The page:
How the Ravens and 120 decibels can cause problems for Patrick Mahomes and the Chiefs

BALTIMORE — After the Baltimore Ravens‘ 34-10 divisional playoff win over the Houston Texans last week, the wife of kicker Justin Tucker asked him if it was especially loud on the field.

“Because it felt like the stadium was literally rocking,” said Amanda Tucker, who sat in the stands with the wife of guard Kevin Zeitler. “I don’t think I’ve ever experienced the stadium like that.”

When the Ravens host the first AFC Championship Game (3 p.m. ET, CBS) in their 28-year history Sunday, the Kansas City Chiefs will have to contend with the 12th man at M&T Bank Stadium, and that means about 120 decibels — which was the measured noise level on Saturday and is comparable to a jet plane taking off.

The Ravens believe their crowd contributed to seven penalties by the Texans: five false starts, one delay of game and one encroachment.

Asked if the fans were louder in the postseason, Baltimore wide receiver Zay Flowers said, “Yes, you couldn’t tell? Houston noticed it. We’ve got the best fans in the country. ‘The Bank’ is hard to come into because the fans got grit.”

The Chiefs are one of the most disciplined teams in terms of pre-snap penalties. Kansas City has been flagged five times for false starts on the road — third-fewest in the league.

Chiefs quarterback Patrick Mahomes knows it will be a different test playing at the Ravens. On the “ManningCast” in November, Mahomes said there were only two stadiums that forced him to use silent counts: M&T Bank Stadium and Seattle’s Lumen Field.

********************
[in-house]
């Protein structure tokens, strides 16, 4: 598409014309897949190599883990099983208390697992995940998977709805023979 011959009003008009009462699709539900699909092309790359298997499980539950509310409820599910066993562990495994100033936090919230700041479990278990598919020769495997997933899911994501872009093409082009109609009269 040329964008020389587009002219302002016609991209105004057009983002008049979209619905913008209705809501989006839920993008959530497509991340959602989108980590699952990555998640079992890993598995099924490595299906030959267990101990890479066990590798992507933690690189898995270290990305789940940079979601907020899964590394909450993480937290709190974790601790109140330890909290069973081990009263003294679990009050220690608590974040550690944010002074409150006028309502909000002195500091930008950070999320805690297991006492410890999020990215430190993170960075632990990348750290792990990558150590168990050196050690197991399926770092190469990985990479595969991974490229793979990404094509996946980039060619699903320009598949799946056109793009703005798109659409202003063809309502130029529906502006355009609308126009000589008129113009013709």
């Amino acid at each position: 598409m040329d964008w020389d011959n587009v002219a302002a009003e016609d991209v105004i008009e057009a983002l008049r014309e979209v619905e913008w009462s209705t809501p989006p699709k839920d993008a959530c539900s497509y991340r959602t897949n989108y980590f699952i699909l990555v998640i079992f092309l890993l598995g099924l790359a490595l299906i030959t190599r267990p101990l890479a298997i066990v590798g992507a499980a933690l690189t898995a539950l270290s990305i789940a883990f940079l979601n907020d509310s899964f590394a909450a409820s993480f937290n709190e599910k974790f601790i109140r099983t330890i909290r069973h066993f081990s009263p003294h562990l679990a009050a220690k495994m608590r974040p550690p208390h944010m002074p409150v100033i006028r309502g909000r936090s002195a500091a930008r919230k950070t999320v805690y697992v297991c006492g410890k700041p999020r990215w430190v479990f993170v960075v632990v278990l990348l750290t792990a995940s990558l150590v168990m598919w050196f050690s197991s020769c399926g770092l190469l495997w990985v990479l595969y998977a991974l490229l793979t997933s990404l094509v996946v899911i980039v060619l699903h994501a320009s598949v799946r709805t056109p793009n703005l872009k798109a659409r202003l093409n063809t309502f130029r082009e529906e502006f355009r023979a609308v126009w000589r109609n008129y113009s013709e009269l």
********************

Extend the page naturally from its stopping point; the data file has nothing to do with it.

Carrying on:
“It was so loud in those stadiums that the tackles couldn’t hear me,” Mahomes said.

After the Chiefs beat the Buffalo Bills on Sunday, Mahomes said, “That stadium is going to be rocking. We’re excited for the challenge.”

Mahomes isn’t the only quarterback who’s had problems with the noise from Ravens fans. This season, opponents had more false starts (19) and delay of game penalties (nine) at M&T Bank Stadium (regular season and playoffs) than anywhere else in the NFL.

“At this level, you can take for granted sometimes the fans and the atmosphere. It is not the same around the league,” said Ravens safety Kyle Hamilton. “Coming from the south, coming from the SEC atmosphere, you kind of get used to that. The Ravens atmosphere is no different from that.”

The expectation is the noise level will get ratcheted up even more Sunday. This is the first AFC Championship Game in Baltimore in 53 years. The last time it was held in this city was 53 years ago, when the Baltimore Colts hosted the Oakland Raiders.

Earlier this week, Ravens coach John Harbaugh instructed fans as if they were his players, telling them to get a good meal and good night’s rest in order to be ready for the game.

“I feel like [the crowd noise] has been turned up the whole season,” Hamilton said. “It is going to be even louder, even more chaotic on Sunday. I am excited to see it.”

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